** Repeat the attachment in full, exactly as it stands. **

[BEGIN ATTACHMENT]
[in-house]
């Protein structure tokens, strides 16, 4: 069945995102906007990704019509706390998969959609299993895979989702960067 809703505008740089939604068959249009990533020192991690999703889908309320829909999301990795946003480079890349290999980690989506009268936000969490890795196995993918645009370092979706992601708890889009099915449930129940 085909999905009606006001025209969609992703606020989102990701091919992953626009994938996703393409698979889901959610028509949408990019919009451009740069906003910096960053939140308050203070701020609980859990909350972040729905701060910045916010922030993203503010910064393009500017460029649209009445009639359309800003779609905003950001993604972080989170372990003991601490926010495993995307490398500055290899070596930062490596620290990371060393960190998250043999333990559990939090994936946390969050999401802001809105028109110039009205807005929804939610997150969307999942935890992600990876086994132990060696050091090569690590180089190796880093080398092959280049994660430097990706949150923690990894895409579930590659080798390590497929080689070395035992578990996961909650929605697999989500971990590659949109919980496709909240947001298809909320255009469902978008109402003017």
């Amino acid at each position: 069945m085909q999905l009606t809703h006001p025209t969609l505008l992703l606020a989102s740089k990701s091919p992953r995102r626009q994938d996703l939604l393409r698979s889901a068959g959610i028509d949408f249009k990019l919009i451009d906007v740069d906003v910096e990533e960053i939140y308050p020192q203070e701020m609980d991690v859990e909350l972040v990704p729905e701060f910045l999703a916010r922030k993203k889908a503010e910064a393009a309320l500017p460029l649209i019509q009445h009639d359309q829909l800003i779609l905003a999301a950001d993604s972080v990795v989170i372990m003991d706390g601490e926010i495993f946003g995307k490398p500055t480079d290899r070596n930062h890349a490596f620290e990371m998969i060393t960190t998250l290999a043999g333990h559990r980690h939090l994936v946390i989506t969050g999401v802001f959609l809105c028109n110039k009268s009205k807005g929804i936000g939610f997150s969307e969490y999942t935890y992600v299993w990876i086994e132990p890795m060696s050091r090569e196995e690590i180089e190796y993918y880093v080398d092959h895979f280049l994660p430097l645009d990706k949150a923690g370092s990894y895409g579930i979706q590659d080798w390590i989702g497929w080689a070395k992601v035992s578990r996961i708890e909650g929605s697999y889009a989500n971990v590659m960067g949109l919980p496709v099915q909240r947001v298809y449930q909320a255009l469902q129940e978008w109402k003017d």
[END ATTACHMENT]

[in-house]
């Protein structure tokens, strides 16, 4: 069945995102906007990704019509706390998969959609299993895979989702960067 809703505008740089939604068959249009990533020192991690999703889908309320829909999301990795946003480079890349290999980690989506009268936000969490890795196995993918645009370092979706992601708890889009099915449930129940 085909999905009606006001025209969609992703606020989102990701091919992953626009994938996703393409698979889901959610028509949408990019919009451009740069906003910096960053939140308050203070701020609980859990909350972040729905701060910045916010922030993203503010910064393009500017460029649209009445009639359309800003779609905003950001993604972080989170372990003991601490926010495993995307490398500055290899070596930062490596620290990371060393960190998250043999333990559990939090994936946390969050999401802001809105028109110039009205807005929804939610997150969307999942935890992600990876086994132990060696050091090569690590180089190796880093080398092959280049994660430097990706949150923690990894895409579930590659080798390590497929080689070395035992578990996961909650929605697999989500971990590659949109919980496709909240947001298809909320255009469902978008109402003017």
């Amino acid at each position: 069945m085909q999905l009606t809703h006001p025209t969609l505008l992703l606020a989102s740089k990701s091919p992953r995102r626009q994938d996703l939604l393409r698979s889901a068959g959610i028509d949408f249009k990019l919009i451009d906007v740069d906003v910096e990533e960053i939140y308050p020192q203070e701020m609980d991690v859990e909350l972040v990704p729905e701060f910045l999703a916010r922030k993203k889908a503010e910064a393009a309320l500017p460029l649209i019509q009445h009639d359309q829909l800003i779609l905003a999301a950001d993604s972080v990795v989170i372990m003991d706390g601490e926010i495993f946003g995307k490398p500055t480079d290899r070596n930062h890349a490596f620290e990371m998969i060393t960190t998250l290999a043999g333990h559990r980690h939090l994936v946390i989506t969050g999401v802001f959609l809105c028109n110039k009268s009205k807005g929804i936000g939610f997150s969307e969490y999942t935890y992600v299993w990876i086994e132990p890795m060696s050091r090569e196995e690590i180089e190796y993918y880093v080398d092959h895979f280049l994660p430097l645009d990706k949150a923690g370092s990894y895409g579930i979706q590659d080798w390590i989702g497929w080689a070395k992601v035992s578990r996961i708890e909650g929605s697999y889009a989500n971990v590659m960067g949109l919980p496709v099915q909240r947001v298809y449930q909320a255009l469902q129940e978008w109402k003017d």